New Jersey Supreme Court Questions Enforceability of Contractual Time Limits on Employees’ Rights to Sue

December 2, 2015 | By Matthew A. Green

On December 1, 2015, the New Jersey Supreme Court held argument in Sergio Rodriguez v. Raymours Furniture Co. Inc.   The primary issue in this appeal is whether a contractual provision contained in an employment application that shortened New Jersey’s 2 year statute of limitations for discrimination claims to  six months is enforceable. The trial court rejected the employee’s unconscionability argument. The court found that the provision was clear in its terms, was conspicuously placed in the application form, and was reasonable and not contrary to any public policy.  The Appellate Division upheld the dismissal, and the Supreme Court of New Jersey will soon decide whether these types of contractual limits on employee lawsuits are enforceable in New Jersey.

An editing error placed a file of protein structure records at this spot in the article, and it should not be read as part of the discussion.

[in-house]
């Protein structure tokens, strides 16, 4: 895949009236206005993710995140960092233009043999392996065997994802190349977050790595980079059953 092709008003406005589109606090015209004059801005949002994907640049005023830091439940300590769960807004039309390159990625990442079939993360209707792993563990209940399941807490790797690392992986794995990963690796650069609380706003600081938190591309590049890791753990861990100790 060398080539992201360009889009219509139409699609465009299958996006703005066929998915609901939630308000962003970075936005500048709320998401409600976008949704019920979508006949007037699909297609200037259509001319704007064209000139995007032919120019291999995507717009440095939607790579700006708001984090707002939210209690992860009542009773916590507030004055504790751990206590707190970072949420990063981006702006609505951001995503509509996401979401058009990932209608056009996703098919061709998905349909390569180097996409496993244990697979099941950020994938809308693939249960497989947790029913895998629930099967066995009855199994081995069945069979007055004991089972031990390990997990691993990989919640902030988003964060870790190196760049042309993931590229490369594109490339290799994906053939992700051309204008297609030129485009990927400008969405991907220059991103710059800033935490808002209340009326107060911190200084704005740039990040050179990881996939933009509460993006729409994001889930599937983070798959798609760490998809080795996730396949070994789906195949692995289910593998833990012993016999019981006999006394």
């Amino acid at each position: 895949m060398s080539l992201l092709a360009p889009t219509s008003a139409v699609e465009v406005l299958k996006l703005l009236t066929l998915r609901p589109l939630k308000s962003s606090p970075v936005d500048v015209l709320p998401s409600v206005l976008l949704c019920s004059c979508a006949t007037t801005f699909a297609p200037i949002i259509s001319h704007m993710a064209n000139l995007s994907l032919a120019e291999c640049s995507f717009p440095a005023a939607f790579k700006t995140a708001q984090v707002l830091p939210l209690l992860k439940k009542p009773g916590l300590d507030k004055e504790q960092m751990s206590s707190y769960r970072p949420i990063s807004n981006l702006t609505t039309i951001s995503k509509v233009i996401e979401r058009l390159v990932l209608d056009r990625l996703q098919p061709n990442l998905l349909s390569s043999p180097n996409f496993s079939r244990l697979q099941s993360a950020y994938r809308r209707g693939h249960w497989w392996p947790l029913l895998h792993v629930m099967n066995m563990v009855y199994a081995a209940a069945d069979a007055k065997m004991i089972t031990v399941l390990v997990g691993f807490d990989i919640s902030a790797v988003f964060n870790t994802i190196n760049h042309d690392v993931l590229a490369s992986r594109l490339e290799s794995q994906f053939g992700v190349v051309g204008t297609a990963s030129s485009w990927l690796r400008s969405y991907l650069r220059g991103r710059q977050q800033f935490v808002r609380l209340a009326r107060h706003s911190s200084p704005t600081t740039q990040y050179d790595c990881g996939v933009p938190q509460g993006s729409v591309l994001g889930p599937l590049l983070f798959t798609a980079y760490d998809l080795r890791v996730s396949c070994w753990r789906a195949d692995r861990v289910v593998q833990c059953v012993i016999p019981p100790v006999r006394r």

Many speculated that the New Jersey Supreme Court decided to hear the case because it was concerned with the conspicuousness of the waiver in the defendant’s employment application.  However, at oral argument, the New Jersey Supreme Court  focused a lot of its questioning on whether contractual time limits on the right to sue employers undermines employees’ potential use of an administrative path for pursuing discrimination claims.

If upheld, employers should consider revising their contracts/applications to include similar limitations in the hopes of limiting liability in a State that is notoriously employee friendly.

About the Authors

Matthew A. Green


Matthew serves as Deputy Chair of Obermayer’s Litigation Department. He concentrates his practice on commercial litigation and employment law in the state and federal courts of New Jersey and Pennsylvania. Matthew prides...

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